PORT CANAVERAL: Anglers will be eagerly awaiting the arrival of their favorite springtime fish: the cobia. These fish make great visual targets as they swim along the surface of the ocean basking in the springtime sunshine on calm days. They often look like sharks, but to the trained eye cobia are some of the best-looking brown spots they’ve ever seen. Large brightly colored “cobia” jigs are what most anglers use to target the cobia. These work well when tipped with a plastic or natural bait trailer. l like to use these popular jigs as well, but find that after the fish have seen one or two of them cast in their direction they will get a little selective about what they are willing to eat. I really like the 5-inch Saltwater Assassin Artimis Shad rigged on a ¾ ounce jig head. These come in a variety of colors but I like the natural colors that imitate pilchards and pogies best. Other great lures to cast at these fish include the Storm 5-6 inch swim shad, and Rapala’s X-Rap lipped diving plug in the size 12 or 14 in natural colors as well. Other options that I like to use especially when these fish are shadowing manta rays are the Williamson Surface Pro popper, and the new Rapala X-Plode chugger plug. These generate excellent commotion that can lure the cobia away from the rays where they become much easier to catch. These tasty fish can get fussy once in a while, so I would advise keeping some form of live bait onboard. Live baitfish, shrimp or crab can be the difference maker in some cases. Tripletail are often seen floating near weeds and debris while searching for cobia, so small jigs or medium sized live shrimp can be useful if you encounter one of these fish.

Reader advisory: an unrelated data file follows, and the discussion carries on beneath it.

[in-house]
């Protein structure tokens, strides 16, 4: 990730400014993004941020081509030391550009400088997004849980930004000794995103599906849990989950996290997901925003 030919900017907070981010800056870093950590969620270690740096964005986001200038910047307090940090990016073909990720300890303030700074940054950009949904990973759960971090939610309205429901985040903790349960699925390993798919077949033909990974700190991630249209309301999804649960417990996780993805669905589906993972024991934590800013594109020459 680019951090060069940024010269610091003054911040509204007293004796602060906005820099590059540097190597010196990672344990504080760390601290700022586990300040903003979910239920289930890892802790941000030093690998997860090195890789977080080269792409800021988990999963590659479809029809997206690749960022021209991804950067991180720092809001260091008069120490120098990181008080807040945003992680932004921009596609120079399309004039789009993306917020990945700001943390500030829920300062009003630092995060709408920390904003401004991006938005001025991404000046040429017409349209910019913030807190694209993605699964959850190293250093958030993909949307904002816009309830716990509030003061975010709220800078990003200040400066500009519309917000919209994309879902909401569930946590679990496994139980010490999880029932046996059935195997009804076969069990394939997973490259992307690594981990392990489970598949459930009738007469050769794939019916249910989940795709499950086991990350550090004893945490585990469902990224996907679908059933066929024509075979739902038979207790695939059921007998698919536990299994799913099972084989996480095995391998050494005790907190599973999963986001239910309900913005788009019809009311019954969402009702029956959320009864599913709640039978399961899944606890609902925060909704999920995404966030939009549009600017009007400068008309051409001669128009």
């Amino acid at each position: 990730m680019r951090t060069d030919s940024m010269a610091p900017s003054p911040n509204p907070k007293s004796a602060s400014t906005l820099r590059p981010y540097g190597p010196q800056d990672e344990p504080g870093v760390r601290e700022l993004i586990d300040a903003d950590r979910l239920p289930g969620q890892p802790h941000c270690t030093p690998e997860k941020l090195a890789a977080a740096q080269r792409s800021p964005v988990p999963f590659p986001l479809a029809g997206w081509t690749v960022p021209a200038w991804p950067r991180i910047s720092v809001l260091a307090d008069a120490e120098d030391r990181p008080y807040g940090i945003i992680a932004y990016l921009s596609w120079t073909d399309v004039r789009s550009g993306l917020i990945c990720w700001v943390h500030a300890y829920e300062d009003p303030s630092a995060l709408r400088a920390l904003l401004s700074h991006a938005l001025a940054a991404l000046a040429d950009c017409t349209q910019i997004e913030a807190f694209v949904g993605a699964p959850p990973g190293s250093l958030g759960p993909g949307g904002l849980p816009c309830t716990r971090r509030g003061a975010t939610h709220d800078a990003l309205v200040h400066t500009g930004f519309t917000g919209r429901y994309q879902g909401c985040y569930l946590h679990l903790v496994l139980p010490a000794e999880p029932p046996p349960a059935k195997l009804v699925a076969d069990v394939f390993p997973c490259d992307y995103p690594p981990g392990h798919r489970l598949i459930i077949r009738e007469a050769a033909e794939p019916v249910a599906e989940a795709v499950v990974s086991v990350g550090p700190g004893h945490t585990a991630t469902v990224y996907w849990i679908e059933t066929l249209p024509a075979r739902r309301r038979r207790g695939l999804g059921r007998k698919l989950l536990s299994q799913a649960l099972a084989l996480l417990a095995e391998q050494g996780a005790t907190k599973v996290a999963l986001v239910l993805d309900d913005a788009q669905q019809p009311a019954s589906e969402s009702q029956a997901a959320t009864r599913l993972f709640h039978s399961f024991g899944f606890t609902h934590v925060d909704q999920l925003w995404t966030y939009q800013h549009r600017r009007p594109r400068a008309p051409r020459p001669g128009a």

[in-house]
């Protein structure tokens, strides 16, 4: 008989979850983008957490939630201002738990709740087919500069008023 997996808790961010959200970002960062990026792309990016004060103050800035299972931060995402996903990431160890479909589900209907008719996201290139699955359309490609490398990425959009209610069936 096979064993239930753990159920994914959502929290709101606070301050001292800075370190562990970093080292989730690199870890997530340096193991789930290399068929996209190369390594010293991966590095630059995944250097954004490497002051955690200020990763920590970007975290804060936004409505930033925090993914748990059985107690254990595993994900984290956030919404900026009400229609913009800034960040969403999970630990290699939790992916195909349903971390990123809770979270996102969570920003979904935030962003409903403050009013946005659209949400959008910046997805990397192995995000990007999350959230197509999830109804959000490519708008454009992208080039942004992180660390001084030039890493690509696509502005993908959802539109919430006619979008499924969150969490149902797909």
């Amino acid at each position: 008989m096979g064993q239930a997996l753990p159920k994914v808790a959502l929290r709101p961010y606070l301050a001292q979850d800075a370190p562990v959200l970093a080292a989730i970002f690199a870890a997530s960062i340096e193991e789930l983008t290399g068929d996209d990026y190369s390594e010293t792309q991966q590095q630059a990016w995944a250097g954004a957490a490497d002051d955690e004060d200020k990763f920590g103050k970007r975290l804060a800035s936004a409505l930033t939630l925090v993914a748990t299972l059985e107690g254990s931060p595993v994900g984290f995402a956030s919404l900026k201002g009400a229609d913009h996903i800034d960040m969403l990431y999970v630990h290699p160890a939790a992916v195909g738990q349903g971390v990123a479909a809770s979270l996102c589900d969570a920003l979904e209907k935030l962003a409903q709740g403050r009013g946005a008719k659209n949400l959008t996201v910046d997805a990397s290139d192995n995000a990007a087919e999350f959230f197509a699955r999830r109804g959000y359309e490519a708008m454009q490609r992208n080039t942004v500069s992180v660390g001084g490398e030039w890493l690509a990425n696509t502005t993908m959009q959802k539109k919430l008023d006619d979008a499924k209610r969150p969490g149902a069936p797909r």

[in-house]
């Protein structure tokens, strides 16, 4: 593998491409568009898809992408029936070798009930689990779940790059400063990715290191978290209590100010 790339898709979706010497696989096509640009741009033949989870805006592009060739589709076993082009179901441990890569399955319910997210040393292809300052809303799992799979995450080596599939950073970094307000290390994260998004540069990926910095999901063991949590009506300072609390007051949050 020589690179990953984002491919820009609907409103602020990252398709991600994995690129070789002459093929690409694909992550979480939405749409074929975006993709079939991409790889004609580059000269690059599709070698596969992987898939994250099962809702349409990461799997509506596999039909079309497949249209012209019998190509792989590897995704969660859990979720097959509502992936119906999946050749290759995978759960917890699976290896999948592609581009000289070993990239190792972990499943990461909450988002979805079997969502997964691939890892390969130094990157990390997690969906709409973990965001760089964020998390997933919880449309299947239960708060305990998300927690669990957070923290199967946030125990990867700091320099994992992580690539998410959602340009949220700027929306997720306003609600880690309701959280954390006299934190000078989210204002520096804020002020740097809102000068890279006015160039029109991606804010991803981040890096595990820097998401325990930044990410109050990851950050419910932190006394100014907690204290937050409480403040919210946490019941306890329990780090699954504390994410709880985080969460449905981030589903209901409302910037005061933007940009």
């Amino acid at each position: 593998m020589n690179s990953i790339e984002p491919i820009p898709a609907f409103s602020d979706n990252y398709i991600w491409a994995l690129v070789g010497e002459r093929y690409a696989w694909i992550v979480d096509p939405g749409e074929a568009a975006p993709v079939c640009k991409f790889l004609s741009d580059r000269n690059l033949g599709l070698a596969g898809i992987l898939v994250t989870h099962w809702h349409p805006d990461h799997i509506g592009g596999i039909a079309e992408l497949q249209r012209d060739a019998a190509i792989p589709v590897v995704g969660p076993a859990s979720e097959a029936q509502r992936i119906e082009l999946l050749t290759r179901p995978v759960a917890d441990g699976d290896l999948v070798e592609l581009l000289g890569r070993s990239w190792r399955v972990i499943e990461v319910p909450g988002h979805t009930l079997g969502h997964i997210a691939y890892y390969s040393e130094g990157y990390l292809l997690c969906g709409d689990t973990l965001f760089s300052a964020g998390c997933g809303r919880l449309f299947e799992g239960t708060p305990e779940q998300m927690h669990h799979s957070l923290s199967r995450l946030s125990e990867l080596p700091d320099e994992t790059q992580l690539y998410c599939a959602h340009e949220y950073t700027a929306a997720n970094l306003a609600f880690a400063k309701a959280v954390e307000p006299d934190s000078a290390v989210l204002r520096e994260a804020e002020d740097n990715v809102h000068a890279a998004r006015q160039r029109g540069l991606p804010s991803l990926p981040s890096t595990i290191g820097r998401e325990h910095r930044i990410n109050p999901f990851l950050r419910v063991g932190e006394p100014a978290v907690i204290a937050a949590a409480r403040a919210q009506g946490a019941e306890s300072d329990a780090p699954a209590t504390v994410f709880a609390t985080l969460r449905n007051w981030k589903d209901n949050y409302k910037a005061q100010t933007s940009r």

Whiting, pompano, and black drum should be hitting cut shrimp, clam, and fresh sand fleas in the surf zones between Melbourne Beach and the tip of the false cape too. There is no shortage of fish species to chase this month, you just need to get out there with us and catch some.
BANANA RIVER LAGOON: Black drum should be found in schools ranging from 20 to 100 fish each on many of the deeper flats of this lagoon. Look for pushes or tailing activity on slick calm days. On days when there is some texture on the water you can often find these schools by the muds they create. These can be seen when the drum are actively feeding in the 4- to 6-foot depths in the open basins of this body of water. Live shrimp or cut crab cast to these fish on a ¼ ounce Saltwater Assassin Boodah-style jig head. Most of these fish are scaling from 15 to 30 pounds, but a few are pushing the scales into the 40 pound range.
Slot sized redfish, trout and snook will be found near baitfish schools along the mangrove covered shorelines, and on some of the Caulerpa-covered flats around the Thousand Islands and Sykes Creek areas. Top water plugs like the Rapala Skitter Walk or Storm Chug Bug should start to work on these fish as the water temperatures warm into the lower 70’s degree range.
Sheepshead and mangrove snapper are possible for anglers fishing near bridge pilings and docks in residential canals. Small pieces of shrimp or small crabs rigged on a small-but-stout hook are usually the best way to get these tasty fish away from the pilings and into the boat.
Until next time…Catch a Memory!
Capt. Jim Ross
Fineline Fishing Charters